A Long Experiment
My early twenties were a very creative time in my life. I had recognized that the best way to create anything was through a combination of enthusiasm and trust. When I trusted my imagination to give me something cool or funny or profound, and when I allowed my enthusiasm to guide me in translating those ideas into stories or poems or sketches, the work felt alive and it came easily and I enjoyed making it. In fact, it was not like work at all; it was like very focused play. But then one evening I was laying in bed in my apartment thinking about driving. When you’re a boy you sit in the back of the car and the adults drive wherever you must go. This is a nice way to travel as you can lean your head against the window and let yourself drift where your imagination will take you. This is how you get from place to place as a child.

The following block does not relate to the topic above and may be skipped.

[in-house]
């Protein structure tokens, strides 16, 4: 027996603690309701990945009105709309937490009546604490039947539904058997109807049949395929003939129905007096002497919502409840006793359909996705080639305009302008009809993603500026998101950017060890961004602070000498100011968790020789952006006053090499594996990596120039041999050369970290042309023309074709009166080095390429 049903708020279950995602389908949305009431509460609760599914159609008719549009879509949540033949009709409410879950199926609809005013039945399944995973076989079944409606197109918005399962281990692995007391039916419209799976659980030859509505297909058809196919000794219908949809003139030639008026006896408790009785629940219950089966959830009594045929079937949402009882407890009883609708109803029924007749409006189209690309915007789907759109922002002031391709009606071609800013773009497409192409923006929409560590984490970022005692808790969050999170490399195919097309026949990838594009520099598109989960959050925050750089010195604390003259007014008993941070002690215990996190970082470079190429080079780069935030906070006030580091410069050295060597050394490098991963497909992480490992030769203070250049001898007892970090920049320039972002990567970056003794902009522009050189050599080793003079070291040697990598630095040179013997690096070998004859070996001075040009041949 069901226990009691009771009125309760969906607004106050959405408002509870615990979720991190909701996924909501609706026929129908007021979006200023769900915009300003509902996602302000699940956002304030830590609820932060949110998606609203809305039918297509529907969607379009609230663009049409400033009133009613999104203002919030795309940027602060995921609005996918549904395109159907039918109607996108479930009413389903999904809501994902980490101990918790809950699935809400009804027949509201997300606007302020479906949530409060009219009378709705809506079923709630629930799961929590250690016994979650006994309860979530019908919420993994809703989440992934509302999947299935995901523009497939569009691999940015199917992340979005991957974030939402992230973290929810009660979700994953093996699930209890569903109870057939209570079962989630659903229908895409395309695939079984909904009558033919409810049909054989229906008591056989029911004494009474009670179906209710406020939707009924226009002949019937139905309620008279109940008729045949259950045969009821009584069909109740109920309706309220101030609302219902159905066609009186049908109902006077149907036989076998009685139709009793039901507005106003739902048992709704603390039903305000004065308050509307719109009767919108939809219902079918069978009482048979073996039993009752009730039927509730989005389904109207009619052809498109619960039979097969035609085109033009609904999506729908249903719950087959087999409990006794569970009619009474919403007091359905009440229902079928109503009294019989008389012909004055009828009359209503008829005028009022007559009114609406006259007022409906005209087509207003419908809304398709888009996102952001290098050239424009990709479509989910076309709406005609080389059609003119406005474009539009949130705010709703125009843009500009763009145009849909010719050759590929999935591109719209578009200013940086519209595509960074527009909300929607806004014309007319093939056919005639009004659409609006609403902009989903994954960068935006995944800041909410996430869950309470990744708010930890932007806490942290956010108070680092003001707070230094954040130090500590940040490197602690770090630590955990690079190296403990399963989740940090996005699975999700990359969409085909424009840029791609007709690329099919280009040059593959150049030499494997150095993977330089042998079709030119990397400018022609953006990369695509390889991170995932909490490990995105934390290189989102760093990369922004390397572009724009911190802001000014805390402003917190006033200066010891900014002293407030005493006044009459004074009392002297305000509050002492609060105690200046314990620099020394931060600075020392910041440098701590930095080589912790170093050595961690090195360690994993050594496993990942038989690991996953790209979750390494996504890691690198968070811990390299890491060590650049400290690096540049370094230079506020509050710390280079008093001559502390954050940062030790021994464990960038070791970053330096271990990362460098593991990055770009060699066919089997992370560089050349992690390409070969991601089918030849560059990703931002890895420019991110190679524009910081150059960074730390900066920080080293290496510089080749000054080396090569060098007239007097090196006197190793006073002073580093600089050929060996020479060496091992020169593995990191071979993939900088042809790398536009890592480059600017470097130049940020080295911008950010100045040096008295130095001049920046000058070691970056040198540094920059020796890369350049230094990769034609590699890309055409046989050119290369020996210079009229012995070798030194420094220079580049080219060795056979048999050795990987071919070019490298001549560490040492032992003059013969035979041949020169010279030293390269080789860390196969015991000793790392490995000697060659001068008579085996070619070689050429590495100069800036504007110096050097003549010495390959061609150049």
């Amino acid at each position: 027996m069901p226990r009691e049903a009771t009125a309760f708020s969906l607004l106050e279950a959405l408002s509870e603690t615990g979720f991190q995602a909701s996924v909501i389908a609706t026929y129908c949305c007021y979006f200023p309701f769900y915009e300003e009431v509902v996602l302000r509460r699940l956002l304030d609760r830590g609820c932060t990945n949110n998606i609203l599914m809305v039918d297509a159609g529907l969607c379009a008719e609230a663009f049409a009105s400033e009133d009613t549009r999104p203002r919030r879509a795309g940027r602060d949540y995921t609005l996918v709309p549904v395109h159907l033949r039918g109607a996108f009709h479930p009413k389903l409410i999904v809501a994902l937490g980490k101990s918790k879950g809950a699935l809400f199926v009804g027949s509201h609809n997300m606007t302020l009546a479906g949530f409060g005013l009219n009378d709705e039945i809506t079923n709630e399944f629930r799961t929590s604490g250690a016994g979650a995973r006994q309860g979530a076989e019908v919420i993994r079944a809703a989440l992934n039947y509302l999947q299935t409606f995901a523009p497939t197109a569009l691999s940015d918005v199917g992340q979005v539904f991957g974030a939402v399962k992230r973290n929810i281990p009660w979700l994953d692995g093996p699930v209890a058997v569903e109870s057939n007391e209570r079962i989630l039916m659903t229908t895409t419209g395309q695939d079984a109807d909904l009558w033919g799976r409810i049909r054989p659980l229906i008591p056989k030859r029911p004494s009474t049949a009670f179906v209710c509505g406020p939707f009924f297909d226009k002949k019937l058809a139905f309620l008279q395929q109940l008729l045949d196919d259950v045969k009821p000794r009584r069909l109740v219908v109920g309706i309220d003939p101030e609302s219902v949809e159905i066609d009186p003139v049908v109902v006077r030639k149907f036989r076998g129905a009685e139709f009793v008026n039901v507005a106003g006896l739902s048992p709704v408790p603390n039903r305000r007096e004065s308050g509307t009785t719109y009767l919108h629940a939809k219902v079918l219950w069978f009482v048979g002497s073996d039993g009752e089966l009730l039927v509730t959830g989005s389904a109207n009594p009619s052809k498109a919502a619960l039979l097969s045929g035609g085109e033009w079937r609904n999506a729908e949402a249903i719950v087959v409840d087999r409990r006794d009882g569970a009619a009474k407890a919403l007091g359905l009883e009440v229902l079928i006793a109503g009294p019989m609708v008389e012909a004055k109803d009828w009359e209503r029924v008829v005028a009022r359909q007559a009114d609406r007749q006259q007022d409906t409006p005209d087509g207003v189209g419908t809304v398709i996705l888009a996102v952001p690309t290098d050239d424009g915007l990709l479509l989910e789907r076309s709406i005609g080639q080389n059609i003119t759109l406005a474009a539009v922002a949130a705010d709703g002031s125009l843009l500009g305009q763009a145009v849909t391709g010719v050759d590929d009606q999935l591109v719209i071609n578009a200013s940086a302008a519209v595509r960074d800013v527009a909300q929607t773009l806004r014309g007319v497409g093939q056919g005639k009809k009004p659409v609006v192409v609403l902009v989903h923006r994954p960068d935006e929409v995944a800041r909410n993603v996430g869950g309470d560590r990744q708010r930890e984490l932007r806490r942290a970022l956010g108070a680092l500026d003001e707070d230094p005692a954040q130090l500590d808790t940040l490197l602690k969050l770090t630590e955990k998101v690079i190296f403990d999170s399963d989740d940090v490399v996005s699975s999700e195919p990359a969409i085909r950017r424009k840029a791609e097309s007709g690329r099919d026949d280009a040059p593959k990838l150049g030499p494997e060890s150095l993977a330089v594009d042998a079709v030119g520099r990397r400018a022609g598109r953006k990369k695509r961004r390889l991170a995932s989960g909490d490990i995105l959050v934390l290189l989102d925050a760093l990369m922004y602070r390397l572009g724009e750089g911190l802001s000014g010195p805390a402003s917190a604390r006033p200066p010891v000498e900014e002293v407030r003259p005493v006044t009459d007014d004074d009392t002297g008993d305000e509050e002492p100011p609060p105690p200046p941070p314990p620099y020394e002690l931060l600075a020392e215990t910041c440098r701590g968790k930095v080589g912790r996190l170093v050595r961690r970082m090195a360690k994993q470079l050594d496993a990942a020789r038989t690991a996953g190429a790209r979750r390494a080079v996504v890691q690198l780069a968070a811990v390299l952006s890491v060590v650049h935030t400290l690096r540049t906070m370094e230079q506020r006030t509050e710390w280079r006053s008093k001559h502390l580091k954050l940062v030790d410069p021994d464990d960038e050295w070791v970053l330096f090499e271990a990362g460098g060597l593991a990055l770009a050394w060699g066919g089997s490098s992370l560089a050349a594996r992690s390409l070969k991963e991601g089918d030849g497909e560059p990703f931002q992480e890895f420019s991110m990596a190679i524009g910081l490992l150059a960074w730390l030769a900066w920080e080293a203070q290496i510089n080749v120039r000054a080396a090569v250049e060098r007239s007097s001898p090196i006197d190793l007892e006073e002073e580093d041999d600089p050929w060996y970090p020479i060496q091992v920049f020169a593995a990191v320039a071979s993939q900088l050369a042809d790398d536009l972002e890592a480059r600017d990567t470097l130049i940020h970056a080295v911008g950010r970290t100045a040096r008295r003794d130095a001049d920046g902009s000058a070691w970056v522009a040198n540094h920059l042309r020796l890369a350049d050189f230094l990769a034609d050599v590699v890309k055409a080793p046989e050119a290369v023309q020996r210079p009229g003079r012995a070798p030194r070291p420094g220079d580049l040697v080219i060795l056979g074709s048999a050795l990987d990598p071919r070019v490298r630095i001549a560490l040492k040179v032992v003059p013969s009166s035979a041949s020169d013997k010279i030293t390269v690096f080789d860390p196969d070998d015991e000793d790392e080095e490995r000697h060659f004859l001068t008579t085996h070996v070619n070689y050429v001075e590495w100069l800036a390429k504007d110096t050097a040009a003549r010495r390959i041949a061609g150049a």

Now, however, I drove the car. Now I must choose right or left, north or south; now I must know where to go. I became suspicious of this relationship I was forming with my imagination. Where was it headed, exactly? Though I was enjoying the ride, it did feel suspiciously like chance. How could I trust it would bring me the success I required?
So I changed the rules. Playtime is over, I said. The grownups are in charge now. From here on I will decide what we write and you will provide me what I need. If I say screenplay, you will give me a screenplay; if I say literary novel, you will give me literary novel. My future is too important a thing to leave to chance.
And so, for twenty years or so, most of what I wrote was dead.
The imagination is one tireless and loyal companion, however. It knows nothing of time; it cannot be hurt or rejected. Eventually, I became exhausted. It was hard always working and never playing. Plus, I was no Dr. Frankenstein; I could not make live what was really dead. The tiring experiment complete, I looked about for other ideas, and there came one from a familiar place, and I quite liked it, and I followed where it was headed.
Write Within Yourself: An Author's Companion. "A book to keep nearby whenever your writer's spirit needs feeding." Deb Caletti.